Now, to the earth itself. Although the land iis some 4 ½ billion years old, we will start with what scientists call the Paleozoic Era. The Paleozoic Era included six periods within it. The Cambrian Period lasted from 570 million to 500 million years ago. During this period, all life existed only in the sea. There were no vertebrates so the most advanced forms of life were snails and other small shelled organisms. The dominant species in this period were the trilobites, a now extinct species. Other creatures in this period included primitive snails, molluscs, and brachiopods. The only plants that existed were simple seaweeds which lived in the water, and lichens which grew on land. The Ordovician period came next, lasting from 500 million to 435 million years ago. The very first vertebrates appeared in this Ordovician period, but they were only the simplest of fish. However, they would someday evolve into the biggest, most advanced species on the planet. The largest animal of this time was a mollusc that had a shell measuring about 3 metres long. The plant life in this period was the same as in the Cambrian. The Silurian Period followed lasting from 435 to 410 million years ago. One of the only great accomplishment of this period was the first breathing animal. Fossils of this scorpion have been found in Great Britain. Also, the first evidence of vascular plants (plants with tissue that carries food) comes from this period. They were very simple in nature, without even stems or leaves. Next came the Devonian Period covering the years 410 to 360 million years ago. By this time, fish had become the dominating life form. Sharks had already evolved, as well as lungfish and armored fish. This period also witnessed the birth of early forms of amphibians, and the very first insect. Additionally, the plant life really emerged. The first wooded plants appeared, along with ferns, scoring rushes, and scale trees. Fossil records show the existence of forests at this point in time. The Carboniferous Period followed during the years from 360 to 290 million years ago. The first part of this period was sometimes called the Mississipian Period. A lot of the life here was the same as in the Devonian Period. A group of sharks called the Cestraciontes, or shell crushers, were the dominant marine species. The chief land animal was the Stegocephalia, a lizard-like amphibian, evolving from the Lungfish. The trees in this period grew larger and stronger than in the last time frame. The second part of this period is sometimes referred to as the Pennsylvanian Period. This part was very important, because the first reptiles evolved. These first reptiles lived entirely on land. Other species arriving at this time were spiders, snails, scorpions and cockroaches. A dragonfly with a wingspan of 74 cm, was the largest insect that ever evolved. The largest trees were the scale trees, which grew 1.8 metres in diameter and 30 metres high, along with the first true conifers. The Permian Age concluded the Paleozoic Era between 290 and 240 million years ago. A prominent event of this period was that the marine animals that once dominated the planet were starting to fall back, with reptiles taking over. Since this was the last period before the dinosaurs, the reptiles were evolving fast and strong. Another very important event was the appearance of a specific reptile called the Theriodontia. Theriodontia were the ancestors of all mammals. By this time, life on Earth had pretty much taken off, and was preparing for the rule of the giant lizards called dinosaurs. The Mesozoic Era followed beginning with the Triassic Era between 240 and 205 million years ago. Probably the most important thing that happened in this period was the appearance of the dinosaurs. Triassic dinosaurs were small creatures that ran on their hind feet and seldom grew over 15 feet high. In the waters, the Ichthyosaurs began to appear, and a group of flying reptiles, called the Pterosaurs, began their rule over the sky. Another very important stage of development was the evolution of the first mammals. They were small and resembled lizards, but, even though the inferior race of the time, they possessed something that would one day allow them to rule the planet. Also in the sea, the first ancestors of modern bony fishes, the Teleostei, appeared. The vegetation was made up of evergreens, ginkgoes, conifers and palms. Next came the famous Jurassic Era lasting from 205 million to 138 million years ago. The dinosaurs continued to evolve into very diverse species. The Sauropods appeared, which included dinosaurs such as Apatosaurus and Brachiosaurus. The carnivorous dinosaur of the time was Allosaurus, and Stegosaurus led the armoured dinosaurs. Of the Pterosaurs, the Pterodactyl appeared, which could have a wingspan of up to 1.2 metres during this period. The very first bird, called an Archaeopteryx, evolved. It looked liked a dinosaur with feathers, and was probably unable to fly, just glide. The marine life diversified as well. There were such animals as the Plesiosaurs, which looked like sauropods with flippers, the Ichthyosauria, which looked somewhat like dolphins, and early crocodiles. The mammals had become more popular, but none were any larger than dogs. Some of the insects appearing were moths, flies, beetles, grasshoppers, and termites, while the shellfish evolving were lobsters, shrimp, and ammonites. The vegetation was dominated by Cyads. The climate in the whole of the Earth was warm and mild. The final age in the Mesozoic Era was known as the Cretaceous Age, which lasted from 138 million to 65 million years ago. During this age the dinosaurs were still the dominating form of life. All the types of dinosaurs that abounded in the Jurassic Period thrived in this period also, including the newly evolved horned dinosaurs. The largest of the pterodactyls of this time had a wingspan of 15 metres. On a much smaller scale than the dinosaurs, but still important, were the first snakes and lizards. Many other types of birds appeared, and even though they were more modern than the Archaeopteryx, most of them were still unable to fly. The mammals of this period included the first marsupials, and the first crabs also appeared in the sea. A very important advance in the plant kingdom was the evolution of the deciduous trees, and a lot of tree species we know today first arrived during that time. Suddenly, at the end of this period, all the dinosaurs on Earth swiftly and mysteriously disappeared. The reason for this is under scientific debate. The Cenozoic Era came next, beginning with the Tertiary Age lasting from 65 million until 1.6 million years ago. The two periods in the Cenozoic Era, consisting of 2 periods, are divided into epochs because we know so much about them. The first epoch in the Tertiary Period is the Paleocene. it lasted from 65 million to 55 million years ago. In this time, mammals were just starting to evolve. They were all small, with none being any bigger than a modern bear, and not very smart. Even though there were seven groups of mammals in the Paleocene, only four have survived until present day-the marsupials, the insectivores, the primates, and the rodents. The Eocene Epoch lasted from 55 million to 38 million years ago. In this epoch, the ancestors of such animals as the horse, rhinoceros, camel, rodent, and monkey evolved, but they were all small and primitive. Also, the first aquatic mammals, the ancestors of whales, appeared, along with modern birds such as eagles, pelicans, quail, and vultures. The next epoch was the Miocene. In this epoch, something happened that would change the development of mammals forever. The first grasses appeared. This brought with it the appearance of grazing animals such as horses, camels, and rhinoceroses, which became very common. The Mastodon also evolved, along with a gorilla-like ape called Dryopithecus. Carnivores such as cats and wolflike dogs were also common. The Pliocene epoch is very similar to the Miocene, but is looked upon as the climax of The Age Of Mammals. It lasted from 5 million to 1.6 million years ago. Next came the Quaternary Period lasting from 1.6 million years ago until the modern day. All of the animals that we have today evolved from this period, including ourselves, the humans.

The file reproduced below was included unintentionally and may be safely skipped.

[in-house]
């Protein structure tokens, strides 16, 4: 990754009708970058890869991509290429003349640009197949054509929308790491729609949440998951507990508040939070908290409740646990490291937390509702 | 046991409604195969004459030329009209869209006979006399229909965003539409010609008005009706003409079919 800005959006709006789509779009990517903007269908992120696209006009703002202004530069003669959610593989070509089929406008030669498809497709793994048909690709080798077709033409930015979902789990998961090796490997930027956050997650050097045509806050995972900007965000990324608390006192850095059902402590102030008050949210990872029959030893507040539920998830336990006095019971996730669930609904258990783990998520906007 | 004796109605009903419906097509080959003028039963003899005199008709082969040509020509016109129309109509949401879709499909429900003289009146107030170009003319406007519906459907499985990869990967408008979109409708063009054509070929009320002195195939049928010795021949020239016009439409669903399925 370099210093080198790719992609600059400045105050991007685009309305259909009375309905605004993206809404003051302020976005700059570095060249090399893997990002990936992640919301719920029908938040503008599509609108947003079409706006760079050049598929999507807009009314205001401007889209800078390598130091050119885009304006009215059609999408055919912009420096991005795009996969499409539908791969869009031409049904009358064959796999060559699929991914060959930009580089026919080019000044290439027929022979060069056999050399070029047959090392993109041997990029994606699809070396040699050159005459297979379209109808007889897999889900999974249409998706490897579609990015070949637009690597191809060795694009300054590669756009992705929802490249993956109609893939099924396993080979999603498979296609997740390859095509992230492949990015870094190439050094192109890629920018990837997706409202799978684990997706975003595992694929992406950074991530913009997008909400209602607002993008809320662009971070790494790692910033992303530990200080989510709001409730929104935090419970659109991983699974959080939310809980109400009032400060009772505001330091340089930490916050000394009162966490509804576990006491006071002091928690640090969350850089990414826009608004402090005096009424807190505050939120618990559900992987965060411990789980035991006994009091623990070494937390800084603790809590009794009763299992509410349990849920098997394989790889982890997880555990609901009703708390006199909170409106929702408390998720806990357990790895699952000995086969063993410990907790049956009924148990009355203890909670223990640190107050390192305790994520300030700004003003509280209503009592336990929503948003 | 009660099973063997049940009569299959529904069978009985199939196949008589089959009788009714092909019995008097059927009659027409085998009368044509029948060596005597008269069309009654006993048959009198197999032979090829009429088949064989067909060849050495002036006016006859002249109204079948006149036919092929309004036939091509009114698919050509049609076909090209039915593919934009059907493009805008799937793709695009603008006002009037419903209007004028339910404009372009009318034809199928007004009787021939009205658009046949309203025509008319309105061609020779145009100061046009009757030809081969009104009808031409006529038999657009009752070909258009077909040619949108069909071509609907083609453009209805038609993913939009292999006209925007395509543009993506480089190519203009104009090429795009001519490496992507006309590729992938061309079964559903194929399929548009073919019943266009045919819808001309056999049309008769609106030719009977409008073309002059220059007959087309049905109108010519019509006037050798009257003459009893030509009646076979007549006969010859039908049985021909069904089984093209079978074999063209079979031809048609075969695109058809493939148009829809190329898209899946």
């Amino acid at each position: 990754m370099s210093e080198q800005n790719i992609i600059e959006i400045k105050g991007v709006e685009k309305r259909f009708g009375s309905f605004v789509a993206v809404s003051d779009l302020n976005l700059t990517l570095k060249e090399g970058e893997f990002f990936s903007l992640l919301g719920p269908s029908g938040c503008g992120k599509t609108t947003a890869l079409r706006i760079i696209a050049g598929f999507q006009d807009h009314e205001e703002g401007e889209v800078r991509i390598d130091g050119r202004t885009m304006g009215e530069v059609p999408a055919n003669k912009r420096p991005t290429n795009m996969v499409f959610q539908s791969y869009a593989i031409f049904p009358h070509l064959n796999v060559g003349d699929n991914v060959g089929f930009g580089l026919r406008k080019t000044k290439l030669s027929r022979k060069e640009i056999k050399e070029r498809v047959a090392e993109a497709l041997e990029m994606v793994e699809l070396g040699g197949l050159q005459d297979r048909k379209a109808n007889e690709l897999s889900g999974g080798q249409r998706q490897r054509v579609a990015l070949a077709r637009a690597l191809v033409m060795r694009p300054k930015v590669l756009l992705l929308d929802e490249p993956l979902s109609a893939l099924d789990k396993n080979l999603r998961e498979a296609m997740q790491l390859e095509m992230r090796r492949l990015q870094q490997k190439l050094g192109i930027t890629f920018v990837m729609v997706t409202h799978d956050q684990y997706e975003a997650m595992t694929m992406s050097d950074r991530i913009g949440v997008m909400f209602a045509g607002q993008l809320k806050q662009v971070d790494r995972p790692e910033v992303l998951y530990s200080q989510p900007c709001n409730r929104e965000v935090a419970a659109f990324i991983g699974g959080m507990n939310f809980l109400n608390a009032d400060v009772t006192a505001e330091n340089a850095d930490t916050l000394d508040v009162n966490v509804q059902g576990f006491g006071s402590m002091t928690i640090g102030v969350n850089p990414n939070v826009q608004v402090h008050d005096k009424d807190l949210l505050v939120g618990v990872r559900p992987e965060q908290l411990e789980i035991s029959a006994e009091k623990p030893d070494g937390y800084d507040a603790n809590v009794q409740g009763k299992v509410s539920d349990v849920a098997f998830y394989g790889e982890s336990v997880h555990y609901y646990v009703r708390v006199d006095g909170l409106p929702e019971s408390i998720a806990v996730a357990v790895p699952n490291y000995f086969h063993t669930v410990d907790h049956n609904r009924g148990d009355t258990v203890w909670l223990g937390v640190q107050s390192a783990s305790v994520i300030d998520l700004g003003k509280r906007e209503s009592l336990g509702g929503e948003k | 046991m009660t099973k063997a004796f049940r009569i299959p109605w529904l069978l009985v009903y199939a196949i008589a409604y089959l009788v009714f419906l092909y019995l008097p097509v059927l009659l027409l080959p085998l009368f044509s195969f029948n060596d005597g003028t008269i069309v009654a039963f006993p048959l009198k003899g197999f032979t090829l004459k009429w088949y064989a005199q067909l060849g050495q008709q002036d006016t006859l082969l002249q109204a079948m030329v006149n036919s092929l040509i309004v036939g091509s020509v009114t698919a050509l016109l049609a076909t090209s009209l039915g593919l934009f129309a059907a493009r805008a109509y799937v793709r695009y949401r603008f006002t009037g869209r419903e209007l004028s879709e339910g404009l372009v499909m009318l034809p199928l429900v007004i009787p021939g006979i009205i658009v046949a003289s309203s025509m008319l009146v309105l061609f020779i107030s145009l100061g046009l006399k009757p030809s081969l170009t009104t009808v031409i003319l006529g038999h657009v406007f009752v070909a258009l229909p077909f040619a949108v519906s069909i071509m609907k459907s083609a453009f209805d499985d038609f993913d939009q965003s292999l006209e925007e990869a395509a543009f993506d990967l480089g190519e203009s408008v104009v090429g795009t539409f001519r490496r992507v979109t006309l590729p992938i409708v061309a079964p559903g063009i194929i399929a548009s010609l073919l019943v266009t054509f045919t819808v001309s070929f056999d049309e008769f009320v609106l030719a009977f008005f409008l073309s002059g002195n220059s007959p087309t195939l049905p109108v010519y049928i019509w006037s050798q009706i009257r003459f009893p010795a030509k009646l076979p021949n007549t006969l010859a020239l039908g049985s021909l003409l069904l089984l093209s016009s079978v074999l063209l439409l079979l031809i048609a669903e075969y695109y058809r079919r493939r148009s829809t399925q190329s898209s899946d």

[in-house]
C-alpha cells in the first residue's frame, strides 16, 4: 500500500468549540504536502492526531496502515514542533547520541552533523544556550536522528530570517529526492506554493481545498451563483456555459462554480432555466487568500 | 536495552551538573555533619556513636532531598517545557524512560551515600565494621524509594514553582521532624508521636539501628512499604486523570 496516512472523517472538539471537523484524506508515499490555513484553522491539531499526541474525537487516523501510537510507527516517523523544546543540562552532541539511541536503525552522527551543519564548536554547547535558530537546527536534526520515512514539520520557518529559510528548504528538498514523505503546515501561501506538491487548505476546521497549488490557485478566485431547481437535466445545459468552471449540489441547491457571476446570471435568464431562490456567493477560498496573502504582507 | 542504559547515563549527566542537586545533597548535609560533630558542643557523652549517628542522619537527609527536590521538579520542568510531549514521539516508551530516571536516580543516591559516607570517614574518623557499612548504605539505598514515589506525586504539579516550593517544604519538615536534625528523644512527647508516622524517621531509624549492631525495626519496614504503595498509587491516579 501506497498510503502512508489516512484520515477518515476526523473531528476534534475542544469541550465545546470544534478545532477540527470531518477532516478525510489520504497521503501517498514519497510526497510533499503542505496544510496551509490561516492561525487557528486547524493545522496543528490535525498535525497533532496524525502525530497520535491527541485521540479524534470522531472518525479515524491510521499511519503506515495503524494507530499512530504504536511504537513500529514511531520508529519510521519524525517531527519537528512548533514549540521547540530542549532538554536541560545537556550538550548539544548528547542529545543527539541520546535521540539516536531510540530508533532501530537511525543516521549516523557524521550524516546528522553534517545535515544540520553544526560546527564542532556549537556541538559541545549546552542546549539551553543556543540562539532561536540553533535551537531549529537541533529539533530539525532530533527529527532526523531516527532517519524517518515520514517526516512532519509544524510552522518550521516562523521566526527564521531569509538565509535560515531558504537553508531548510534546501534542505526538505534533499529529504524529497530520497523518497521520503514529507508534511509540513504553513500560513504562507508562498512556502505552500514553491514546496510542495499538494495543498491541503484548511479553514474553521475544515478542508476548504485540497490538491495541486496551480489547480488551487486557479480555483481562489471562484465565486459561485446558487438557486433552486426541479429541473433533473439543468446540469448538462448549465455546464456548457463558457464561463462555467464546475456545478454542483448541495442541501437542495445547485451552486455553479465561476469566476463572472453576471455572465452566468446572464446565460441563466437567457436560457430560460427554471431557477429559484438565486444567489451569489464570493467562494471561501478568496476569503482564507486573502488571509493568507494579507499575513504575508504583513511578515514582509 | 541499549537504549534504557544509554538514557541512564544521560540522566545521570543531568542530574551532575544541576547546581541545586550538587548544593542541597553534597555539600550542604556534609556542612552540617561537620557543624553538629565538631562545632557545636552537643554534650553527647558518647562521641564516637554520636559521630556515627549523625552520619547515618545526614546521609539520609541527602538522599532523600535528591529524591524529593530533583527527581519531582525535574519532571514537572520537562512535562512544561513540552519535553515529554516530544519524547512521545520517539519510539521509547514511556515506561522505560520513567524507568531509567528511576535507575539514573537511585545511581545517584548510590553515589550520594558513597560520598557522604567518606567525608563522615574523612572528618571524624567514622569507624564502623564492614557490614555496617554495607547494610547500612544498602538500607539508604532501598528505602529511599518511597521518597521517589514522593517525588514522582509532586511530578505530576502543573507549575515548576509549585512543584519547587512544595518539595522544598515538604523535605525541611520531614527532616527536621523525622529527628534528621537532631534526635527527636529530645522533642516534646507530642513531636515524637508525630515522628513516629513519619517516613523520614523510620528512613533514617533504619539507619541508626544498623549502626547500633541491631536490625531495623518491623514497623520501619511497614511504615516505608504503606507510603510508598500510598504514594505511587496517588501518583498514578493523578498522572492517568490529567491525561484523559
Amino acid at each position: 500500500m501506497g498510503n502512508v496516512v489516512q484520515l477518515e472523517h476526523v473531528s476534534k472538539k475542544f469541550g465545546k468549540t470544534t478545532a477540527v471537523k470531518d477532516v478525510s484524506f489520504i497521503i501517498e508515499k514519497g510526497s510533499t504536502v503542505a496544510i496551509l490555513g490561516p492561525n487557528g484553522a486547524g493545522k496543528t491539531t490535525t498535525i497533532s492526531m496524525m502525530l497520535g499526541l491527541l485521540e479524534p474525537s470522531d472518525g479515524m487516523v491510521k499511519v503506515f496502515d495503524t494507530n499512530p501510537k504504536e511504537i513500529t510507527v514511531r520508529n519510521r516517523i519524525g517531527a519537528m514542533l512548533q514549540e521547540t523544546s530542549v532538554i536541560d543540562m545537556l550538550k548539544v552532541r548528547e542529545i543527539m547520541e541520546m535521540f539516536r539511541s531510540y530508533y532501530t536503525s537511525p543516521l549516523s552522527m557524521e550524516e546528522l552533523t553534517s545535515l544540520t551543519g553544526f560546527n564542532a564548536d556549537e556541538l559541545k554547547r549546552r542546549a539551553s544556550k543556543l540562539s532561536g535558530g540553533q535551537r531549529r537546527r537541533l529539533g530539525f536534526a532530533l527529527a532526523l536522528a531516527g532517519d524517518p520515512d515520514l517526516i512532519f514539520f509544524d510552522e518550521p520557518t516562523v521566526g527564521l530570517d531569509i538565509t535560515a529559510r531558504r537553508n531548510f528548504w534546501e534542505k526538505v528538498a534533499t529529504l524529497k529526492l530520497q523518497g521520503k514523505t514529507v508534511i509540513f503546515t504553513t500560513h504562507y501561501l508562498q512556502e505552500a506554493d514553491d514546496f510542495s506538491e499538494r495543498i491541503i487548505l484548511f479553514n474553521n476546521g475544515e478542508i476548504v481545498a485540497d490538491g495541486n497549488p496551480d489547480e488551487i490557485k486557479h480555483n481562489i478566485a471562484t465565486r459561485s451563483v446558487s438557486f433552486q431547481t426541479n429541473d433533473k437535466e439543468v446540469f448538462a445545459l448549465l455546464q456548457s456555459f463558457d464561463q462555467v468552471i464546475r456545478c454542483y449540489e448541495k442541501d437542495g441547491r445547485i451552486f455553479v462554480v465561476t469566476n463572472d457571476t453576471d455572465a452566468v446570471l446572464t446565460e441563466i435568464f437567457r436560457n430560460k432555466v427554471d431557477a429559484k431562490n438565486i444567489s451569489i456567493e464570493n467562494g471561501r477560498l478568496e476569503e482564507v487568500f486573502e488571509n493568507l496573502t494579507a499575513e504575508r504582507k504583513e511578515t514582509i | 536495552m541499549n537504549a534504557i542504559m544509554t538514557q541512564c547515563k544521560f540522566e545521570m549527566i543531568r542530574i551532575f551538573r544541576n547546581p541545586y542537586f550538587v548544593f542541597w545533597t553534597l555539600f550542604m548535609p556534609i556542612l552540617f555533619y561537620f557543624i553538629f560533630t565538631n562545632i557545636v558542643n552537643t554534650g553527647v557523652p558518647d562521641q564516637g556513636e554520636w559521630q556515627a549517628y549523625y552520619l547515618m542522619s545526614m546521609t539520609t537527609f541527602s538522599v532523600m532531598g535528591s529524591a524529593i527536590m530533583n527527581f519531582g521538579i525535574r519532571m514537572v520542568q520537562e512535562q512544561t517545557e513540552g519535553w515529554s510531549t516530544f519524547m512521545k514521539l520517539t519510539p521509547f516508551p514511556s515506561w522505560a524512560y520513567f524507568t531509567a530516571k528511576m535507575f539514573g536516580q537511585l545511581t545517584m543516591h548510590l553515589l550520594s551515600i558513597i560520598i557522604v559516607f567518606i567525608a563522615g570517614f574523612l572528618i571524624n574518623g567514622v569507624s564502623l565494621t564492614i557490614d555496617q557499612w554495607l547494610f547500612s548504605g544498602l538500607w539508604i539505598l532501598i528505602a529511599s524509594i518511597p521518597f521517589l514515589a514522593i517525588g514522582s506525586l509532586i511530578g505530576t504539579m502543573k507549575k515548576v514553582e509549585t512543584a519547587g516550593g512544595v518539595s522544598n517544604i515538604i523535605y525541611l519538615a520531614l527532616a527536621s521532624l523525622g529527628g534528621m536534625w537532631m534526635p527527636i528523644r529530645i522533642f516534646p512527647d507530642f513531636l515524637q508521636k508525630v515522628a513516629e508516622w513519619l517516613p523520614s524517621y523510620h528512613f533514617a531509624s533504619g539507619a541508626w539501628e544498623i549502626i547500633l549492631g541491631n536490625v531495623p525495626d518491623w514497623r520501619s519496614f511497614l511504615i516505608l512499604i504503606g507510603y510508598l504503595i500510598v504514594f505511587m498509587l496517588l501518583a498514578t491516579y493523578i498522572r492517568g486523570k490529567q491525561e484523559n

The breaking up and formation of supercontinents appears to be cyclical through Earth's 4.6 billion year history. Pangaea, was the supercontinent that existed during the Paleozoic and Mesozoic eras about 250 million years ago, before the component continents were separated into their current configuration. The single enormous ocean which surrounded Pangaea was accordingly named Panthalassa.